Column: Unions: Relics of the past, taxpayer frustration

By John Bambenek

It’s the time of year when the annual contracts for University employees are renewed and the unions are out in force complaining that workers are on the verge of starvation and poverty because of big, bad University administrators. The reality is that this is far from the truth.

Take the perennial attempts to unionize the non-visiting academic professionals as an example. The Association of Academic Professionals have complaints such as “unfair or nonexistent policies”, an inability to present grievances to employers and job protection rights. As for policies, one could say the University has too many policies. Grievances can be presented to the Council of Academic Professionals, or people can do it the old fashioned way: talk to your boss directly. As for job protection, most academic professionals in all but the most extreme cases need to be given a full year’s notice when they are fired. For instance, a campus parking employee who was charged with stealing from the University was put on paid leave for eleven months before he was finally terminated (The charges were eventually dropped). Academic professionals are also given ten weeks paid leave per year. These are far from the dangerous factory jobs of last century.

While there is a small and vocal minority of instigators trying to start a union, most people see past the absurdity of the AAP’s claims of harsh working conditions. Some surely object to having part of their paycheck sent to the National Educator’s Association to exclusively support the election of liberal democrats. After all, less than 10 of the NEA’s 95 action items actually had to do with education. So low is the support that only about 18 percent of visiting academic professionals voted to unionize.

Then, there are the ubiquitous complaints of the Graduate Employees Organization. The billboards around town are a great example stating only 40 percent of graduate students can afford health care for their children. First off, 40 percent doesn’t pass the smell test because I highly doubt 40 percent of graduate students even have children. However, even if the number is accurate, there is a buffet of programs to provide health care for children. There is Medicaid, Kid Care and Rod Blagojevich’s new All Kids plan. There are also the free medical clinics Frances Nelson and the Champaign County Christian Healthcare Center. If the government-run programs simply do not meet the needs of poor graduate students, and by extension poor people, I’d be more than happy to have that money returned to my paycheck.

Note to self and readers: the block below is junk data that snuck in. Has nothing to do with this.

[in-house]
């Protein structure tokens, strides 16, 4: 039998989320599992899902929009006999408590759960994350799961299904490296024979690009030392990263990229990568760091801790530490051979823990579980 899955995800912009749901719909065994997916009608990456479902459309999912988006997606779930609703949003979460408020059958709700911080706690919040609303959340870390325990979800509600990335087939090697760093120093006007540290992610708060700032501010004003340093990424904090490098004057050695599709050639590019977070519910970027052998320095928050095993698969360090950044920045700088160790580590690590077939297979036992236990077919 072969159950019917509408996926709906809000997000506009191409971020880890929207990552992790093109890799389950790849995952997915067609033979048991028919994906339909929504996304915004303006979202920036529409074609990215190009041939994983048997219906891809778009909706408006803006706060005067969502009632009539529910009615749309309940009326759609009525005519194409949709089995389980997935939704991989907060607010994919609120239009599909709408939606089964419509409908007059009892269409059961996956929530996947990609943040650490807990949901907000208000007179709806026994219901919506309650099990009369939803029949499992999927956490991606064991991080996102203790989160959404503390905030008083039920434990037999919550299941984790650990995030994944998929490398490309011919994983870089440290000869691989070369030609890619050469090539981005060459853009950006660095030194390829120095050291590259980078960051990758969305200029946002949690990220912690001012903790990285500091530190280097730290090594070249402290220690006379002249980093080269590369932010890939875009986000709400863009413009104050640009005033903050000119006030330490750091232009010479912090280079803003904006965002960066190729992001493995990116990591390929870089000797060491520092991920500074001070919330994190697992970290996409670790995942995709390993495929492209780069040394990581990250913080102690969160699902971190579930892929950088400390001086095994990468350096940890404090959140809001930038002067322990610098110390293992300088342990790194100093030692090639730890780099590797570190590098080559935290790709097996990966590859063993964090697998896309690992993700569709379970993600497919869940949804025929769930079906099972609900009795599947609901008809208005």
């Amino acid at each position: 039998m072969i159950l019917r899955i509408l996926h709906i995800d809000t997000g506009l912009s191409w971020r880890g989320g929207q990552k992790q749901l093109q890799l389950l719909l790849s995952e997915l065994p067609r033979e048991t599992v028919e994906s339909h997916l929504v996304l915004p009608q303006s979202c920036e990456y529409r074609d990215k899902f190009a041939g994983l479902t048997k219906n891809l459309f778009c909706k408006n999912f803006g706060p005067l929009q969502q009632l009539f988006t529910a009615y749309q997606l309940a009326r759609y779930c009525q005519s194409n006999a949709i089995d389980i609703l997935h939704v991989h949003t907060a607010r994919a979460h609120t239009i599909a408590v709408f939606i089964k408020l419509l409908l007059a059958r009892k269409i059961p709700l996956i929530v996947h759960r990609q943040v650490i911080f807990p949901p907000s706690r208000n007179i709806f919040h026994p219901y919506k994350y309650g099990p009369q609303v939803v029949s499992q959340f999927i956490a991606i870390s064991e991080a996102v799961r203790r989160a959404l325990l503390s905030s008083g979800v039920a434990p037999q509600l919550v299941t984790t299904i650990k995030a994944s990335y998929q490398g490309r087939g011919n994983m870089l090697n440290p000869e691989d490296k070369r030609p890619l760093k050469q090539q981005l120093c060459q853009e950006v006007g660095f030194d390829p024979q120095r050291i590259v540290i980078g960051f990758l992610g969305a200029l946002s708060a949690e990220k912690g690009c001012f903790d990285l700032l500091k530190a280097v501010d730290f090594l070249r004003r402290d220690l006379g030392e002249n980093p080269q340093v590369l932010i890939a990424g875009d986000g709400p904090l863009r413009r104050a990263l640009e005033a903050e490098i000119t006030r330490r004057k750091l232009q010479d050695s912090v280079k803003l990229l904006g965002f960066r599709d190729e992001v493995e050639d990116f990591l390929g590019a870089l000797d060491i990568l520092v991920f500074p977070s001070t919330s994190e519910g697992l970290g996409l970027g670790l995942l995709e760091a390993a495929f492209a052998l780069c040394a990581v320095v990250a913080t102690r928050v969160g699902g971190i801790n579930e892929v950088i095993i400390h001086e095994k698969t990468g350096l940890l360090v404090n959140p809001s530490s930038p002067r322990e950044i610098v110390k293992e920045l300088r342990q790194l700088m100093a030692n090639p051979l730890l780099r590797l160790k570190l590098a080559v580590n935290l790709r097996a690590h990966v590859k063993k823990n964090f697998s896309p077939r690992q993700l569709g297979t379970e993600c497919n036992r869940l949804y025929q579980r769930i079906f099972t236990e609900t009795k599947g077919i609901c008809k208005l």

The idea that part-time, limited-term, and transient employees need to be provided a living wage in return for getting an acceptance letter is specious at best. If the threshold for a living wage is only 10 hours a week, we would be working even less than the French. For reference, 25 percent of graduate assistants in the University Library make about $14/hr. In Physics, 25 percent of teaching assistants make $18. This is not a bad wage for a part-time employee. However, when you add into this the lucrative tuition and fee waivers they receive, library assistants get paid $36/hr and in Physics they get $40/hr. How much does the GEO want this increased? $100/hr? Health insurance for one or more children for graduate students runs $114/month. Insurance for full-time employees for 2 or more dependents runs $114/month. Do we really need to be giving better benefits to students than we give to faculty and staff? This also does not include the $100/semester credit for health insurance that graduate students get.

Being a student is hard and you have to get by on a small amount of money; however, the primary beneficiary of an advanced degree is the person getting that degree. While supporting a family on part-time employment is impossible almost anywhere else, at least it is only difficult at the University.

The fact is, unions on this campus are nothing more than an added expense placed on taxpayers and students. University unions, and public-sector unions in general, have largely hijacked the legacy of the unions from the days when they were necessary. You, dear readers, are picking up the tab.